A topographic, or topographical, land survey shows the height, depth, size and location of any manmade or natural features on a given parcel of land, as well as the changes or contours in elevation throughout the parcel. While boundary surveys focus on horizontal measurements, topographic surveys are about elevation. You will also hear these surveys referred to as “topo surveys” in related industries.
Topographic Surveys: Historical Background
Topo surveys were created in series to serve as the basis for larger topographic maps. Performed on a large scale, these surveys were meant to show elevations and landforms not listed on traditional maps and surveys. The first topographic map series of an entire country is known as the Carte géométrique de la France (1789). Topographic surveys were then used for military and infrastructure-building applications. In the 1980s, databases began to replace printed topo maps. Database creators combined the information from those topo maps with other sources to create what became, by the mid-90s, user-friendly resources we now recognize when we access maps online. In present day, topographic maps still serve their purpose: assisting with geographic planning, earth science studies and civil engineering.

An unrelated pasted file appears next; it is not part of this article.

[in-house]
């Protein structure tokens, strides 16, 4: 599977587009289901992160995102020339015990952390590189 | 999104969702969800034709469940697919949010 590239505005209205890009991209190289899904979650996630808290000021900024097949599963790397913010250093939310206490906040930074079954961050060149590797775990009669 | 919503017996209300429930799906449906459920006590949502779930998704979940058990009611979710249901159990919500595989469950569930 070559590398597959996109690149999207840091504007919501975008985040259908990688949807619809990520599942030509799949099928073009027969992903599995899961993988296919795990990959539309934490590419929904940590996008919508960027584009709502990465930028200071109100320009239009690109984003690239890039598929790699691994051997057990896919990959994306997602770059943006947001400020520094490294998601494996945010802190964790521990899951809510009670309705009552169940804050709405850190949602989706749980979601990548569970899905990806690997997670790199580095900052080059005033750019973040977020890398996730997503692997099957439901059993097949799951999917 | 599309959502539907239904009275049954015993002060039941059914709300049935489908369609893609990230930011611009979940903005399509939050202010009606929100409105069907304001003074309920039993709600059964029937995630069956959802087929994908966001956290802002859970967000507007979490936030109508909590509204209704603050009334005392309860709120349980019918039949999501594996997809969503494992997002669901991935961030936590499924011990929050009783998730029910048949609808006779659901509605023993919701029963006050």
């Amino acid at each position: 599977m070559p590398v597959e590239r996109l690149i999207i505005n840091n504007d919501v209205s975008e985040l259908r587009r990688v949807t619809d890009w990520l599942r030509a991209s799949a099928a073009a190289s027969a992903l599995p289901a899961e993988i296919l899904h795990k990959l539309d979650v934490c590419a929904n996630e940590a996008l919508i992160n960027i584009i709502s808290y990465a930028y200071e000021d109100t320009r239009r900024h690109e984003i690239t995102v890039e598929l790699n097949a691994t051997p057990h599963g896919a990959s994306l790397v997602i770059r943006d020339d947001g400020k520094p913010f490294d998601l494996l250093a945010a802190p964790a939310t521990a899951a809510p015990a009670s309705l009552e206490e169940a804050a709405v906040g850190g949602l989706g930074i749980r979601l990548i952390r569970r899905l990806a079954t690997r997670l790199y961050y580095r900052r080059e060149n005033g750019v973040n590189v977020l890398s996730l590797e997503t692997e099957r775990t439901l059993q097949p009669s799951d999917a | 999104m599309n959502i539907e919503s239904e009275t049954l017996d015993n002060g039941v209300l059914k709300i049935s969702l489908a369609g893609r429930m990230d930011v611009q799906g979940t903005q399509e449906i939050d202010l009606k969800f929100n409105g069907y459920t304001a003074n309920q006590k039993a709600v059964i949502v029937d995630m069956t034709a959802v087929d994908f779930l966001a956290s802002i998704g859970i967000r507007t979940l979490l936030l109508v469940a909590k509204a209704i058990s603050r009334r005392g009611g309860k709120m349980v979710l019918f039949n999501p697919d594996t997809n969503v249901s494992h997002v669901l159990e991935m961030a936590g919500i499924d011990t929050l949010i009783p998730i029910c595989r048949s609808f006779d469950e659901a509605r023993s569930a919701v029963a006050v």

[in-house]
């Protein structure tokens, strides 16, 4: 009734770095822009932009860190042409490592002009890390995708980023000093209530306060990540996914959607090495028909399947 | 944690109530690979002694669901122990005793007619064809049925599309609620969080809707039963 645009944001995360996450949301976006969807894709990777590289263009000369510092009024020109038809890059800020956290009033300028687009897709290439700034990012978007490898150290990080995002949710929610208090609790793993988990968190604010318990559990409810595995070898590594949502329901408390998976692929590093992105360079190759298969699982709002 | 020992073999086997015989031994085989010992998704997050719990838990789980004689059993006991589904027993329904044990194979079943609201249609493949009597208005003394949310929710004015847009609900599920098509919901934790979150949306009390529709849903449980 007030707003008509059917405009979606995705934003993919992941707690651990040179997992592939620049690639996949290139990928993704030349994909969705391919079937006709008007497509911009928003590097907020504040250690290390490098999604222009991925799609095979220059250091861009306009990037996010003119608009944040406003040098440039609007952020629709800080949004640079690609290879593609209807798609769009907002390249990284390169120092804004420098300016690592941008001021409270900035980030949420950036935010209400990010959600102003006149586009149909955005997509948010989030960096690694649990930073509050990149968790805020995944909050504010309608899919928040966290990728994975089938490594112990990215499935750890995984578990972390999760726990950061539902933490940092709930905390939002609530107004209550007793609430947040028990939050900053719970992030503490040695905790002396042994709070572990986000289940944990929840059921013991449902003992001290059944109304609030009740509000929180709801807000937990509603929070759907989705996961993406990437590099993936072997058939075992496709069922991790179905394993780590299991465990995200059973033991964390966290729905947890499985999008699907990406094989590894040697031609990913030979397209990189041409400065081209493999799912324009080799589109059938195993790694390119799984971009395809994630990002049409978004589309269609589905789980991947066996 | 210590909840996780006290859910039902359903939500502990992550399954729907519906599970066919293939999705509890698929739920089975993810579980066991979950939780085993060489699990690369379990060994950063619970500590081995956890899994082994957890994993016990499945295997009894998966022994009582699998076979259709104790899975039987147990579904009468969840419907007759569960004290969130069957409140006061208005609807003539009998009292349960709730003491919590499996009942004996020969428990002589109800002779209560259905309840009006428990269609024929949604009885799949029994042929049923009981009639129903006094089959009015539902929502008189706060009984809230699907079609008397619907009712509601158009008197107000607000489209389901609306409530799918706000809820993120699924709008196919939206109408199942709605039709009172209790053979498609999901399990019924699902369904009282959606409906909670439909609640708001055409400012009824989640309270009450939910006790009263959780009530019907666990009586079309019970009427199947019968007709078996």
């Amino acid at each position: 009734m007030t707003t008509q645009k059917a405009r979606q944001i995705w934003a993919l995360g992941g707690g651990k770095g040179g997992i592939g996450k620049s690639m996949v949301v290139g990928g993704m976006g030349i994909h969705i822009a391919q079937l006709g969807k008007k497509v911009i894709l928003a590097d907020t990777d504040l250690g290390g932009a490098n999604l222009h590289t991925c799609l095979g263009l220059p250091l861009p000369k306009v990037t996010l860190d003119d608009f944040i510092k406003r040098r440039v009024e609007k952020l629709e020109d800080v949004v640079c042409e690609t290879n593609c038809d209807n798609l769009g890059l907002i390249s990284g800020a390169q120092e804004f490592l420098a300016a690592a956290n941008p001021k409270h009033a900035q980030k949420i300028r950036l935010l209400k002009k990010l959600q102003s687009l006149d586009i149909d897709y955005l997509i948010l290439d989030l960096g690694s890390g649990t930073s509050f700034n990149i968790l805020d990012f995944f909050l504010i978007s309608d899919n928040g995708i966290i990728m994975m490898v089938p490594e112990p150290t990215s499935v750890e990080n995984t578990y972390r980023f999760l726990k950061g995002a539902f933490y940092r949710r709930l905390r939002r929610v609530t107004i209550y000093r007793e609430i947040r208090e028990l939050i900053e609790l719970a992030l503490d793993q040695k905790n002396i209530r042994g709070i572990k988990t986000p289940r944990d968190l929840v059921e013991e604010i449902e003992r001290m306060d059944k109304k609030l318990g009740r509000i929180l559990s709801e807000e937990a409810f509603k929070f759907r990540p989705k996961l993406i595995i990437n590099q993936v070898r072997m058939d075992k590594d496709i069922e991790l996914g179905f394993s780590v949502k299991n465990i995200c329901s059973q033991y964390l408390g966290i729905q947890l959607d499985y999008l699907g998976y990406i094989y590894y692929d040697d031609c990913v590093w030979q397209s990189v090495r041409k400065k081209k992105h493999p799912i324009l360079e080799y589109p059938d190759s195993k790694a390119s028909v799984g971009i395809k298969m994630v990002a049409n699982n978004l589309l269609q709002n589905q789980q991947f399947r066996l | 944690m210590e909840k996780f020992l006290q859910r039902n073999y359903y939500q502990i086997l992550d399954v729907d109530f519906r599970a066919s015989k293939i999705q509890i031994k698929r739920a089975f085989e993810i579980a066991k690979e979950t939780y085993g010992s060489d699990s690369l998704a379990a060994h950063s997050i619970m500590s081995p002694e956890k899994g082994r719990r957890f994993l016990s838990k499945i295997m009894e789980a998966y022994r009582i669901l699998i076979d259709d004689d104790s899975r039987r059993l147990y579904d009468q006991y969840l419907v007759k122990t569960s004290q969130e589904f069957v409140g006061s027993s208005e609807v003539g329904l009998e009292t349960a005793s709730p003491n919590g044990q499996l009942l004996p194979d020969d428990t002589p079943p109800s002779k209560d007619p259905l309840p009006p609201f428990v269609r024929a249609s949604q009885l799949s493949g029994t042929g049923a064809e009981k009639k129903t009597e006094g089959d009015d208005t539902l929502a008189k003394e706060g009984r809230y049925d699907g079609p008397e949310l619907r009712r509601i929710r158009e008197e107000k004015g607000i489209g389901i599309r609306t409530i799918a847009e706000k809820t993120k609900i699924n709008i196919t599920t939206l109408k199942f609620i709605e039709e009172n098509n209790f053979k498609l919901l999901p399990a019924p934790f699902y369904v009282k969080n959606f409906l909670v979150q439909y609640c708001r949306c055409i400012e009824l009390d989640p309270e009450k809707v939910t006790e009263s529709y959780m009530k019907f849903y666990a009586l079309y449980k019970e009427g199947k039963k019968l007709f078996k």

How A Topo Survey is Conducted
A surveying-quality global positioning system (GPS) unit and an electronic distance measurement (EDM) total station theodolite (TST) are used to determine the locations of features shown on the plan. The topography survey shows existing features, property lines, and contour lines that indicate the lay of the land
How Topo Surveys Are Used
Land survey services are asked to produce topographic surveys for:
- construction and architectural projects
- environmental restoration and property improvements
- to fulfill regulatory requirements for construction codes
- guidance for setting up grading or drainage ditches
- when land developed for one purpose is being used for another purpose
Topographical Surveys and Right of Way Acquisition
When companies begin their right of way acquisition process, they must conduct a variety of surveys, including topographic surveys. Their projects can’t be successful if the elevation and features of a parcel of land are not accounted for in the development, improvement or construction plans. While these surveys may not provide the same kind of image of a property as others, they’re irreplaceable because the details they provide can completely alter plans to build.
Topographic surveys show elevation and land forms and have a myriad of practical applications. Though the number of surveys to conduct before beginning a project may be large, topography is vital and cannot be overlooked. If you’re looking to begin a project and conduct a land survey, contact us today.